|Great gardens begin with great plants and a great plan
It's that simple.
We know of so many Catholics, parish gardeners included, who start out each spring with great enthusiasm only to find that in mid-summer their gardens have turned to a weedy, dried up mess.
We dream of this:
But end up with this:
What happened? For a start, most of us lack a plan - known as succession planting - to keep their gardens bright with blossoms from early spring through the first frost. Poor placement and overcrowding are another issue that can be overcome with a little forethought.
A second problem has to do with choosing bargain basement plants that seem economical at first, but quickly show their poor quality in leggy growth, dropped leaves and blossom rot.
Most of our readers want to gear their gardens around a shrine of some sort or, if they're more ambitious, with a Marian or Biblical theme. We've put together some lists that will help you to get a head start on your garden for next year, while adding fall blooming plants that will thrive year after year.
Don't waste time.
Foolproof Garden Plans
Need a Quick and Easy Fundraising Idea?
Click on Fundraising at the site below.
The Madonna Lily
Excellent for cut flowers
The Madonna Lily has been known throughout history as a religious symbol, a source of inspiration and an unchallenged prize in any garden. For generations, it has been a favorite, bursting into bloom each year with a virtual bouquet of 15-20 flowers per plant.
Featuring very fragrant, pristine white petals, this lily has been considered a symbol of sweetness and purity since it was first cultivated in medieval times.
Hint: Don't toss or give away those beautiful Easter Lilies once their blossoms have faded. Snip them down to about 6" above the soil and plant them in a cluster - maybe around a statue of Our Lady. They will bloom again around the Feast of the Assumption!
Flowers for the Parish
and Home Altar
If your parish is like our former parish, the only time we seem to have fresh flowers in the Church is when the funeral director leaves them behind after someone dies - or if there's a wedding and they don't take the flowers with them. The rest of the year we must endure horrid plastic plants that never seem to get dusted. Fresh flowers are simply too expensive to have on a regular basis considering all the other pressing needs of the parish. With a little planning and some enthusiastic volunteers, your parish can have it's own cutting garden to ensure that there are beautiful fragrant blossoms for most of the year.
One easy solution is the flower mat. Roll it out, water it, and voila! you have cut flowers for the whole season. Find this on our resource page.
Hint: While we all love cut flowers there's nothing appealing about flowers with bugs crawling all over them. The best bet is to keep a small spray bottle on hand with a half teaspoon of dish washing detergent added in. Remove all lower leaves and spray the flowers and stems with the mixture. Then, with a gentle spray (outside, please!) rinse them off.
|When a Bargain Isn't A Bargain
Let's face it. With few exceptions most of us are on a budget when it comes to filling our gardens with a profusion of blooms.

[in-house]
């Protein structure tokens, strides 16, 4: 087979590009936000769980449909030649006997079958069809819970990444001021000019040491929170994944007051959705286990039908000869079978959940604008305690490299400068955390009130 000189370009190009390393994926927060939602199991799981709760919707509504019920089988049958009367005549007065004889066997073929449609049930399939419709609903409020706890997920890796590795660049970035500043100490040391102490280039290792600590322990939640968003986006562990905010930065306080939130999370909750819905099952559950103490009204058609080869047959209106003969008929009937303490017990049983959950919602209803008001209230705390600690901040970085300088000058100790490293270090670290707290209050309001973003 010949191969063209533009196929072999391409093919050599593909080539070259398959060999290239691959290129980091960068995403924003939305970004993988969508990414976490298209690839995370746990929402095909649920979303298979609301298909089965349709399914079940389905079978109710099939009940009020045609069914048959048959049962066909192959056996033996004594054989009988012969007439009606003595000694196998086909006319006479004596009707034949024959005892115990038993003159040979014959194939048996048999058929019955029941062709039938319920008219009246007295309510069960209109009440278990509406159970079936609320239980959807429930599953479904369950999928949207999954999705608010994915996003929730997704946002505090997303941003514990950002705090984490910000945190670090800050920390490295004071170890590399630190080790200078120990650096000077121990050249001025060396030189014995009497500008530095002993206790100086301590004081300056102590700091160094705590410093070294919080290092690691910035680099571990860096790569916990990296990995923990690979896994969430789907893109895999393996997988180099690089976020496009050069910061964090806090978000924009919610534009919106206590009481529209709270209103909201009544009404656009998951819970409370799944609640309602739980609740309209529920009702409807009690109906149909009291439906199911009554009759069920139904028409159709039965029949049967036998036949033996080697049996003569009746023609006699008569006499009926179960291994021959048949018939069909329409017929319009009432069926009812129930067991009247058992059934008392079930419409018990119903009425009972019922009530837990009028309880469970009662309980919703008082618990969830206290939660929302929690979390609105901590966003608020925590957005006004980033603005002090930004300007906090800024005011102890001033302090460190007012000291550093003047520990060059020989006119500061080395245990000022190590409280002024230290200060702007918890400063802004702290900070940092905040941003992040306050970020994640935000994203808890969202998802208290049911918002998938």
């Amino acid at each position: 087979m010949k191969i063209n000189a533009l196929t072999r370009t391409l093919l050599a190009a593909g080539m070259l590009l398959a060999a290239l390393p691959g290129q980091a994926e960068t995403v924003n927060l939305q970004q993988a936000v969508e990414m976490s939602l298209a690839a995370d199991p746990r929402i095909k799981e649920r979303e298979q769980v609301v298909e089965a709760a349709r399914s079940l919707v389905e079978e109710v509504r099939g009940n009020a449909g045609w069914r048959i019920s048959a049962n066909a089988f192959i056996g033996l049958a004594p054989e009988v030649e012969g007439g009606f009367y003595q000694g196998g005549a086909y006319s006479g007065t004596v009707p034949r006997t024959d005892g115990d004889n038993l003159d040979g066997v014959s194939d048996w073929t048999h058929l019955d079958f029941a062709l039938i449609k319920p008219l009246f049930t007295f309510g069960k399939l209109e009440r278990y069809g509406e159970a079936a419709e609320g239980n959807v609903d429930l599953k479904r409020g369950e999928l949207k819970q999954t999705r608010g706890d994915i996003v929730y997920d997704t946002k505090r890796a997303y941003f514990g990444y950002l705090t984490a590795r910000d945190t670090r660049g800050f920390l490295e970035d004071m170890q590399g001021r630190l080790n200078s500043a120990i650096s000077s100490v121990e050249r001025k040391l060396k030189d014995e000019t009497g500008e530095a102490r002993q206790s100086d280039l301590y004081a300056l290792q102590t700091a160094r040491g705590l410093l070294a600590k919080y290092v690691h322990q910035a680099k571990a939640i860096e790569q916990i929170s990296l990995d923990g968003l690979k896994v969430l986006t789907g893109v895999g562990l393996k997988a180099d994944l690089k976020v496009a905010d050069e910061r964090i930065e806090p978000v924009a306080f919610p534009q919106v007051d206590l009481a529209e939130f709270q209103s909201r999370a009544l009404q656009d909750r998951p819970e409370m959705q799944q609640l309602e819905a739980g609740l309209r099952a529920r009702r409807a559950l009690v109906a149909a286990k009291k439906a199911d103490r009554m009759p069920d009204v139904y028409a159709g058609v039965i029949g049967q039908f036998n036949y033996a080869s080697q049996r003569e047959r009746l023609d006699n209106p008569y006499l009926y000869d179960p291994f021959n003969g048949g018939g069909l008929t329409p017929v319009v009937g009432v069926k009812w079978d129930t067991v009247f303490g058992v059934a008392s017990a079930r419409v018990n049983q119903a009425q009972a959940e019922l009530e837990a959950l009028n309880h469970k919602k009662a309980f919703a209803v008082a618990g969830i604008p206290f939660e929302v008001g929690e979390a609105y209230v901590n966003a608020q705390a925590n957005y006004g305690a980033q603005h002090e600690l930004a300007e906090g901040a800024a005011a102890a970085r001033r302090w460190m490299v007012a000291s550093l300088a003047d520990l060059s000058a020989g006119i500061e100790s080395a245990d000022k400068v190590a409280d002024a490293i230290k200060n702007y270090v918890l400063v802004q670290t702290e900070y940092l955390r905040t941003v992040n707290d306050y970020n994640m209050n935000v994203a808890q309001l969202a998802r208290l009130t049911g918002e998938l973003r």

Annuals are the route that many take. The little plants that come in cell packs are relatively inexpensive in the short run, but in the long run they cost much more when you look at a year-after-year investment because they last just one season. While they certainly have their place in the flower garden to provide a fill in for added color, in the long run, they're just not cost effective.
Hint: If you plant marigolds or zinnias, keep dead heading for more blossoms. Pinch off the dead, dried flowers and open them, sprinkling the seeds on the ground. They'll bloom next year.
Perennials, bulbs, tubers and shrubs, are a long lasting solution, but one that can represent a significant investment initially if you buy full sized plants, but that are a bargain if you buy them now to grow into adult plants that will last for years.
Some gardeners have the luxury of lots of space to start plants from cuttings and seeds. Always a satisfying method for those who know how, it is one that also requires a lot of time, effort and knowledge to do successfully.
Others are fortunate to have friends and family who share their passion for gardening. As wonderful as shared plants can be, they can harbor unseen problems: invasive weeds or destructive pests are common - like the iris borer shown above.
A few years ago my sister and her son owned a small nursery and sold their goods at the organic Green Market at the World Trade Center. When it was destroyed, they closed shop and eventually gave away much of their stock. I was the happy recipient of a huge bunch of beautiful plants that came with an unexpected gift: a fungus that killed my lawn.
(Who could have guessed that my sister actually reads my website! She wasn't too happy with about this paragraph.)
There was an upside to this story. With the lawn dead and gone, it was easier to turn the area into a vegetable garden.
If you're not quite so easy going about your lawn or garden, check all plants to be sure nothing unpleasant hitches a ride to your home. Or rely on garden centers. The big outlets, like Home Depot don't always take care of plants properly, and you may find their offerings to be dried out or leggy. Professional garden centers will have healthier plants, but they are ghastly expensive.
Here are the sources we've found that offer great bargains